Cops Descend on Apartment Complex as Trial Continues in Case of Cop Killer. But Why?

Not sure what's going on in the trial of Charles Payne, 29, accused of murdering of Dallas Police Senior Corporal Norm Smith during a botched attempt to serve a warrant at Payne's east Oak Cliff in January 2009, but it looks like somebody on the prosecution side is worried.

Alex Stolarski, owner of the Oakwood Apartments where the shooting took place, told me Dallas police officers showed up en masse at his apartment complex last Wednesday and interrogated everybody in sight.

"The manager went out to ask what was going on and what were they doing, and she was told not to interfere and was threatened with arrest for obstructing police business," Stolarski told me in an email.

Stolarski is the man The Dallas Morning News slimed in an editorial, blaming him for Smith's death. They said he caused the killing by running a bad apartment complex.

I wrote about him. Stolarski is actually a respected and committed citizen and businessman who runs one of the city's better low-end apartment complexes and has always tried to cooperate with police.

The police department piece of this is sticky and very complicated. Smith was extremely popular. He was married to a fellow officer who worked in the chief's office and who has been high-profile about seeking a conviction for the man who shot her husband.

But there were issues with that raid. The smaller piece of it is that Smith seems to have contravened standard procedures designed to protect officers' lives. The bigger problem - and the issue at the center of Payne's trial -- is whether the police gave Payne any way of knowing they were cops.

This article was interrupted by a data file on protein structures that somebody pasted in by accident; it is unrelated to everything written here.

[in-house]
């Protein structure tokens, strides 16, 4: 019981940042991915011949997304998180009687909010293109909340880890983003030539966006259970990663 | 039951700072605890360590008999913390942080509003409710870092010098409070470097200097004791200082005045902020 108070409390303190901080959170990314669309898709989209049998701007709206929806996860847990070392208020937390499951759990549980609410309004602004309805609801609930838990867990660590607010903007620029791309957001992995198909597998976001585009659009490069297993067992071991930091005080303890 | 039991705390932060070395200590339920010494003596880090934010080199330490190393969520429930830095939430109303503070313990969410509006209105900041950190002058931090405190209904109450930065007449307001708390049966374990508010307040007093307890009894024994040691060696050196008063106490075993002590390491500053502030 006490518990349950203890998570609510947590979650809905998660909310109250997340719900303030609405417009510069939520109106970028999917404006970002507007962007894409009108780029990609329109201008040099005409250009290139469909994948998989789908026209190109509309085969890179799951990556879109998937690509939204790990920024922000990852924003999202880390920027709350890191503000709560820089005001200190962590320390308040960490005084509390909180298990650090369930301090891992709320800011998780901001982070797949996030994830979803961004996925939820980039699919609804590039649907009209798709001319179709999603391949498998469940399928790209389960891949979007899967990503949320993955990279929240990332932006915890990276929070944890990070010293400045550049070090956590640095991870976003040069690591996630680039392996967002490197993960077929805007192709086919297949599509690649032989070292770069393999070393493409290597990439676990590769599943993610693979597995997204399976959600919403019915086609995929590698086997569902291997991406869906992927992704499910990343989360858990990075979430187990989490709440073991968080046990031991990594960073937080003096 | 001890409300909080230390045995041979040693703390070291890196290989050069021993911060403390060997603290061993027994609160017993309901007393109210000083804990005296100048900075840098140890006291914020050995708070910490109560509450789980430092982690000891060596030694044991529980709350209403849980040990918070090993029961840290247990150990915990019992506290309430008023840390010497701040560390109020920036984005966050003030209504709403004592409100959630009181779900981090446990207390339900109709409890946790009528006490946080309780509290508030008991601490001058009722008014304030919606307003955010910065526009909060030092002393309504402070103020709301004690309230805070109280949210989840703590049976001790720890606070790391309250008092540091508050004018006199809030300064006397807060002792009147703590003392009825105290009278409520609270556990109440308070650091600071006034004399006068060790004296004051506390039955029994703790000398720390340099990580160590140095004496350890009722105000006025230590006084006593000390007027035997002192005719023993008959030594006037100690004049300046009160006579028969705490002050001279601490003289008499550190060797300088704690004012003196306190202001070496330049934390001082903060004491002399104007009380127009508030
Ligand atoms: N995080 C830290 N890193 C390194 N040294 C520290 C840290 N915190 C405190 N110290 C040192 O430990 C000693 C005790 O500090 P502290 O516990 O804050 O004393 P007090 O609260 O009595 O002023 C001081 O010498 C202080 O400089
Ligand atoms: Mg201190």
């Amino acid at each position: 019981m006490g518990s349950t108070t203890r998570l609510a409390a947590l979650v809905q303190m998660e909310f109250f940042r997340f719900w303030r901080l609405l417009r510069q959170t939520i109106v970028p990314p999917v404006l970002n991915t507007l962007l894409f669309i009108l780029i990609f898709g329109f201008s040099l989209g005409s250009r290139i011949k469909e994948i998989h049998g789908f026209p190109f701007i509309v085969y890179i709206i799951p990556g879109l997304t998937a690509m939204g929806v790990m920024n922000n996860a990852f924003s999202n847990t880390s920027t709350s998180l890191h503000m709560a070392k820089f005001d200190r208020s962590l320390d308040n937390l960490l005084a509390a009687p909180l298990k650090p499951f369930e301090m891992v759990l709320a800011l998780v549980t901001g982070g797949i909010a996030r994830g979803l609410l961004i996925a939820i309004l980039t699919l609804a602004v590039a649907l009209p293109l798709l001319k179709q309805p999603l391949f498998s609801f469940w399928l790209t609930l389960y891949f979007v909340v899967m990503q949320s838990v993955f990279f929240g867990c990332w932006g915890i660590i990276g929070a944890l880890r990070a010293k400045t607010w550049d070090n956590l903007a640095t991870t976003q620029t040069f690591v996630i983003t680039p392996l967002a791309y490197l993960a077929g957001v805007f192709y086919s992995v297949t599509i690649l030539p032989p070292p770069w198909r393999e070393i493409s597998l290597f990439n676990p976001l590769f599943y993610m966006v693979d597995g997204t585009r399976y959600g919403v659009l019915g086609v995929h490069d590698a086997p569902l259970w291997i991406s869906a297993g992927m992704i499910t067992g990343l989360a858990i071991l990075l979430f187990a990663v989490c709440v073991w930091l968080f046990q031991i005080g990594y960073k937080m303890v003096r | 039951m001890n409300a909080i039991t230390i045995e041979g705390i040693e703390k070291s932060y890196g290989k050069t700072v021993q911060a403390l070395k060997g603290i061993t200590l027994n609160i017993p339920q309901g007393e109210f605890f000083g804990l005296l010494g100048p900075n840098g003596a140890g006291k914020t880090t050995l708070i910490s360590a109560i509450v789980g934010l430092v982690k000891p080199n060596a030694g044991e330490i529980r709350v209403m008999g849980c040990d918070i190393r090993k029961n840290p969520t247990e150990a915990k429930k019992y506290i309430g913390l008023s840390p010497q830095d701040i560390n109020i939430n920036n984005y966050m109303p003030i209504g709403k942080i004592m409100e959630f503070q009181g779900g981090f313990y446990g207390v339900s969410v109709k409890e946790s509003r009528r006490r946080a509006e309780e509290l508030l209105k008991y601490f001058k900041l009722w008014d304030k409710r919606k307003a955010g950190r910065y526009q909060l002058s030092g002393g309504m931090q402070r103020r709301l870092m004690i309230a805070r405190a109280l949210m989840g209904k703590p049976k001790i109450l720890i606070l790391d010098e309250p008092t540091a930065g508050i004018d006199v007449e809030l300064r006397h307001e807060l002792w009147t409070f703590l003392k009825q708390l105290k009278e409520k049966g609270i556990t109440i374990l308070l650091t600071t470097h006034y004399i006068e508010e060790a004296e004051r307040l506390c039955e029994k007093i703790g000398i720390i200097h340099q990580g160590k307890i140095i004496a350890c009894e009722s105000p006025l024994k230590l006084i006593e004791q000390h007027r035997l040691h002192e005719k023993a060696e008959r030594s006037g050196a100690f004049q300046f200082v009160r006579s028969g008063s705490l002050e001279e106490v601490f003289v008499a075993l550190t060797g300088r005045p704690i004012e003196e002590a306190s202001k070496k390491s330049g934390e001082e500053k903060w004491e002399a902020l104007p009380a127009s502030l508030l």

Payne doesn't deny shooting. He says he assumed he was being home-invaded and shot to protect his life.

The prosecution rested yesterday. The judge, meanwhile, has heard testimony not yet provided to jurors from an apartment resident who said the police did not make it clear that they were cops.

After that testimony, the police contingent apparently showed up at Oakwood looking for new witnesses at the last minute.

A spokesman for the Dallas Police Department told me police records showed only one officer at Oakwood that day on a routine patrol. The office of District Attorney Craig Watkins did not respond to my request for comment. An attorney for Payne told me he didn't know anything about it.

Stolarski painted it as quite a scene: "We had a group of police cruisers, crime scene vehicles and police camera crews descend on Oakwood. They fanned out and and started interrogating residents all over the place."

Stolarski said in a subsequent email: "The tenants told us that they were asked if they lived there at the date of the shooting, and if so, if they saw what happened or if they knew anything about it or about Mr. Payne."

Oakwood is a actually a well-run place where Stolarski, an honest businessman, tries to provide private sector housing to poor and working-class citizens. Both The News and City Hall have an unfortunate history of painting poor people and anybody who does business with them as criminals. The way to fight crime, according to this worldview, is to tear down buildings that poor people might occupy.

That doesn't make Payne innocent. In the end, that's what trials are for. But the show-up at Oakwood Apartments means somebody has hit a bump in the road.

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